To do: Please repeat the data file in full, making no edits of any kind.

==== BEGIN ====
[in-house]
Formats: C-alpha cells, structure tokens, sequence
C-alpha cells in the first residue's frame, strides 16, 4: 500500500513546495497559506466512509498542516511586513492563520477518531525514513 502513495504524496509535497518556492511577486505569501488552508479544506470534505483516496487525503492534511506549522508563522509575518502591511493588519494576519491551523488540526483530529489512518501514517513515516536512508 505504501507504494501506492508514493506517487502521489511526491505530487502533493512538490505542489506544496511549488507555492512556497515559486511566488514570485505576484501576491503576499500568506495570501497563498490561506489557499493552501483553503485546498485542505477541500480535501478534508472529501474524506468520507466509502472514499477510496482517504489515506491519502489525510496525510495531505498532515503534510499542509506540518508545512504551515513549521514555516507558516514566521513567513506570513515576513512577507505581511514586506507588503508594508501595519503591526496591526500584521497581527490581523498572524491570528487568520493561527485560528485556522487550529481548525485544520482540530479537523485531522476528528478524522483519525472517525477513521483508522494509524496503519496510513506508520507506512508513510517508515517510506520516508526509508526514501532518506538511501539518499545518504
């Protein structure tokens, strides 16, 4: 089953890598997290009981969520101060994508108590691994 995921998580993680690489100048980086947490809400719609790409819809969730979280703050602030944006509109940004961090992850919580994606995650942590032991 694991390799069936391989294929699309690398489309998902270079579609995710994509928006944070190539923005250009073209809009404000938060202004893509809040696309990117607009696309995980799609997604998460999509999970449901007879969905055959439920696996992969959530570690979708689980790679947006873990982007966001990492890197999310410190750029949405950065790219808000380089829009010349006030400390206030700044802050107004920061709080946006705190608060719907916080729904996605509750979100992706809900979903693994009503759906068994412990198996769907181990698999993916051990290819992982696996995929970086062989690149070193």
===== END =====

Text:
[in-house]
Formats: C-alpha cells, structure tokens, sequence
C-alpha cells in the first residue's frame, strides 16, 4: 500500500513546495497559506466512509498542516511586513492563520477518531525514513 502513495504524496509535497518556492511577486505569501488552508479544506470534505483516496487525503492534511506549522508563522509575518502591511493588519494576519491551523488540526483530529489512518501514517513515516536512508 505504501507504494501506492508514493506517487502521489511526491505530487502533493512538490505542489506544496511549488507555492512556497515559486511566488514570485505576484501576491503576499500568506495570501497563498490561506489557499493552501483553503485546498485542505477541500480535501478534508472529501474524506468520507466509502472514499477510496482517504489515506491519502489525510496525510495531505498532515503534510499542509506540518508545512504551515513549521514555516507558516514566521513567513506570513515576513512577507505581511514586506507588503508594508501595519503591526496591526500584521497581527490581523498572524491570528487568520493561527485560528485556522487550529481548525485544520482540530479537523485531522476528528478524522483519525472517525477513521483508522494509524496503519496510513506508520507506512508513510517508515517510506520516508526509508526514501532518506538511501539518499545518504
């Protein structure tokens, strides 16, 4: 089953890598997290009981969520101060994508108590691994 995921998580993680690489100048980086947490809400719609790409819809969730979280703050602030944006509109940004961090992850919580994606995650942590032991 694991390799069936391989294929699309690398489309998902270079579609995710994509928006944070190539923005250009073209809009404000938060202004893509809040696309990117607009696309995980799609997604998460999509999970449901007879969905055959439920696996992969959530570690979708689980790679947006873990982007966001990492890197999310410190750029949405950065790219808000380089829009010349006030400390206030700044802050107004920061709080946006705190608060719907916080729904996605509750979100992706809900979903693994009503759906068994412990198996769907181990698999993916051990290819992982696996995929970086062989690149070193």